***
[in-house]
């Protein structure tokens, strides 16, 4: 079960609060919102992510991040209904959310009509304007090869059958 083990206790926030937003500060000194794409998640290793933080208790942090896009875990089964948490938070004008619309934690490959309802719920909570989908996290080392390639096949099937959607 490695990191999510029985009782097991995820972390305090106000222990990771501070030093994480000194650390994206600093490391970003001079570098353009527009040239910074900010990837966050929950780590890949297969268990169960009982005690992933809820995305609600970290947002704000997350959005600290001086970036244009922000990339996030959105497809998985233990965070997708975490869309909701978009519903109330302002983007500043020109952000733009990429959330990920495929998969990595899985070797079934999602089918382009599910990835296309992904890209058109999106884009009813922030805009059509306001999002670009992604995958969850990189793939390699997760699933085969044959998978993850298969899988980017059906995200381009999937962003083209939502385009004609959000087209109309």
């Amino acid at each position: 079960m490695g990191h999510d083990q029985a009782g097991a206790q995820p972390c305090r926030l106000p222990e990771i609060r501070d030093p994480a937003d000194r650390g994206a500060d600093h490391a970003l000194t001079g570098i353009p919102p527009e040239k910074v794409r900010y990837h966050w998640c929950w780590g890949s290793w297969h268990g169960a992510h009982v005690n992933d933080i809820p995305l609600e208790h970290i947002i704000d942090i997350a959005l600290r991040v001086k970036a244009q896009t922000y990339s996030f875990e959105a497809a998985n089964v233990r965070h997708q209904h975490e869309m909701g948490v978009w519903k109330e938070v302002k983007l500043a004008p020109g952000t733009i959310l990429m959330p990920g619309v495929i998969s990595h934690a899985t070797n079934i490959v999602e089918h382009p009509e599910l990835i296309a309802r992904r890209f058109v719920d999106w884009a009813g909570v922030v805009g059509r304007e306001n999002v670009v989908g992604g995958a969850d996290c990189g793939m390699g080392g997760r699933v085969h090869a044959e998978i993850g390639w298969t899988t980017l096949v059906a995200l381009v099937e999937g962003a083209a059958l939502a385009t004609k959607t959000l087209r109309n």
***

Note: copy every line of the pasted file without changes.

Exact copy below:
[in-house]
């Protein structure tokens, strides 16, 4: 079960609060919102992510991040209904959310009509304007090869059958 083990206790926030937003500060000194794409998640290793933080208790942090896009875990089964948490938070004008619309934690490959309802719920909570989908996290080392390639096949099937959607 490695990191999510029985009782097991995820972390305090106000222990990771501070030093994480000194650390994206600093490391970003001079570098353009527009040239910074900010990837966050929950780590890949297969268990169960009982005690992933809820995305609600970290947002704000997350959005600290001086970036244009922000990339996030959105497809998985233990965070997708975490869309909701978009519903109330302002983007500043020109952000733009990429959330990920495929998969990595899985070797079934999602089918382009599910990835296309992904890209058109999106884009009813922030805009059509306001999002670009992604995958969850990189793939390699997760699933085969044959998978993850298969899988980017059906995200381009999937962003083209939502385009004609959000087209109309």
């Amino acid at each position: 079960m490695g990191h999510d083990q029985a009782g097991a206790q995820p972390c305090r926030l106000p222990e990771i609060r501070d030093p994480a937003d000194r650390g994206a500060d600093h490391a970003l000194t001079g570098i353009p919102p527009e040239k910074v794409r900010y990837h966050w998640c929950w780590g890949s290793w297969h268990g169960a992510h009982v005690n992933d933080i809820p995305l609600e208790h970290i947002i704000d942090i997350a959005l600290r991040v001086k970036a244009q896009t922000y990339s996030f875990e959105a497809a998985n089964v233990r965070h997708q209904h975490e869309m909701g948490v978009w519903k109330e938070v302002k983007l500043a004008p020109g952000t733009i959310l990429m959330p990920g619309v495929i998969s990595h934690a899985t070797n079934i490959v999602e089918h382009p009509e599910l990835i296309a309802r992904r890209f058109v719920d999106w884009a009813g909570v922030v805009g059509r304007e306001n999002v670009v989908g992604g995958a969850d996290c990189g793939m390699g080392g997760r699933v085969h090869a044959e998978i993850g390639w298969t899988t980017l096949v059906a995200l381009v099937e999937g962003a083209a059958l939502a385009t004609k959607t959000l087209r109309n």